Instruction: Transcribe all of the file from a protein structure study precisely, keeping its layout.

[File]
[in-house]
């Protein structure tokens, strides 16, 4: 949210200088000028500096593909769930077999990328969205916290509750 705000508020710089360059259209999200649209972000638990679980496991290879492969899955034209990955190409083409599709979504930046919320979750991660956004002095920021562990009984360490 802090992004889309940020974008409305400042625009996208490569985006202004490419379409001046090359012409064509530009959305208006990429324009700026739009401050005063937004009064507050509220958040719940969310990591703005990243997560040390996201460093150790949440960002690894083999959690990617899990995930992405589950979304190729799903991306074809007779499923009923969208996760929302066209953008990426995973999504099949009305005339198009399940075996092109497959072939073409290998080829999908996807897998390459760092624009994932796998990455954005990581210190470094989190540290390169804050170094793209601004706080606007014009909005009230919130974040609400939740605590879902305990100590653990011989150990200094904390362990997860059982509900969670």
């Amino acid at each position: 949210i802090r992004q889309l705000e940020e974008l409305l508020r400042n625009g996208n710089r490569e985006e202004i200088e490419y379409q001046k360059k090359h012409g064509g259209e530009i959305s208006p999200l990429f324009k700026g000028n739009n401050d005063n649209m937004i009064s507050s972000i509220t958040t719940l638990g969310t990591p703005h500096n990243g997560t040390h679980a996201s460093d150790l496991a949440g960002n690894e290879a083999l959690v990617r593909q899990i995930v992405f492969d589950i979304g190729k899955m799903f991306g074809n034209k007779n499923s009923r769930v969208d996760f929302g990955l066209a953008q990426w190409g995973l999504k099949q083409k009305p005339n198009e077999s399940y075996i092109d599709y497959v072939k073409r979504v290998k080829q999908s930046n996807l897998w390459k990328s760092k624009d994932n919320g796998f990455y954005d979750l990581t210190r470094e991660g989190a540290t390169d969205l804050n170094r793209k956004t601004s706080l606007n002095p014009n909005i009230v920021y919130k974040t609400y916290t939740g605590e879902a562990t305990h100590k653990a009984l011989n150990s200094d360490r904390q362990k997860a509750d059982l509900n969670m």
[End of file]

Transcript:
[in-house]
């Protein structure tokens, strides 16, 4: 949210200088000028500096593909769930077999990328969205916290509750 705000508020710089360059259209999200649209972000638990679980496991290879492969899955034209990955190409083409599709979504930046919320979750991660956004002095920021562990009984360490 802090992004889309940020974008409305400042625009996208490569985006202004490419379409001046090359012409064509530009959305208006990429324009700026739009401050005063937004009064507050509220958040719940969310990591703005990243997560040390996201460093150790949440960002690894083999959690990617899990995930992405589950979304190729799903991306074809007779499923009923969208996760929302066209953008990426995973999504099949009305005339198009399940075996092109497959072939073409290998080829999908996807897998390459760092624009994932796998990455954005990581210190470094989190540290390169804050170094793209601004706080606007014009909005009230919130974040609400939740605590879902305990100590653990011989150990200094904390362990997860059982509900969670």
């Amino acid at each position: 949210i802090r992004q889309l705000e940020e974008l409305l508020r400042n625009g996208n710089r490569e985006e202004i200088e490419y379409q001046k360059k090359h012409g064509g259209e530009i959305s208006p999200l990429f324009k700026g000028n739009n401050d005063n649209m937004i009064s507050s972000i509220t958040t719940l638990g969310t990591p703005h500096n990243g997560t040390h679980a996201s460093d150790l496991a949440g960002n690894e290879a083999l959690v990617r593909q899990i995930v992405f492969d589950i979304g190729k899955m799903f991306g074809n034209k007779n499923s009923r769930v969208d996760f929302g990955l066209a953008q990426w190409g995973l999504k099949q083409k009305p005339n198009e077999s399940y075996i092109d599709y497959v072939k073409r979504v290998k080829q999908s930046n996807l897998w390459k990328s760092k624009d994932n919320g796998f990455y954005d979750l990581t210190r470094e991660g989190a540290t390169d969205l804050n170094r793209k956004t601004s706080l606007n002095p014009n909005i009230v920021y919130k974040t609400y916290t939740g605590e879902a562990t305990h100590k653990a009984l011989n150990s200094d360490r904390q362990k997860a509750d059982l509900n969670m």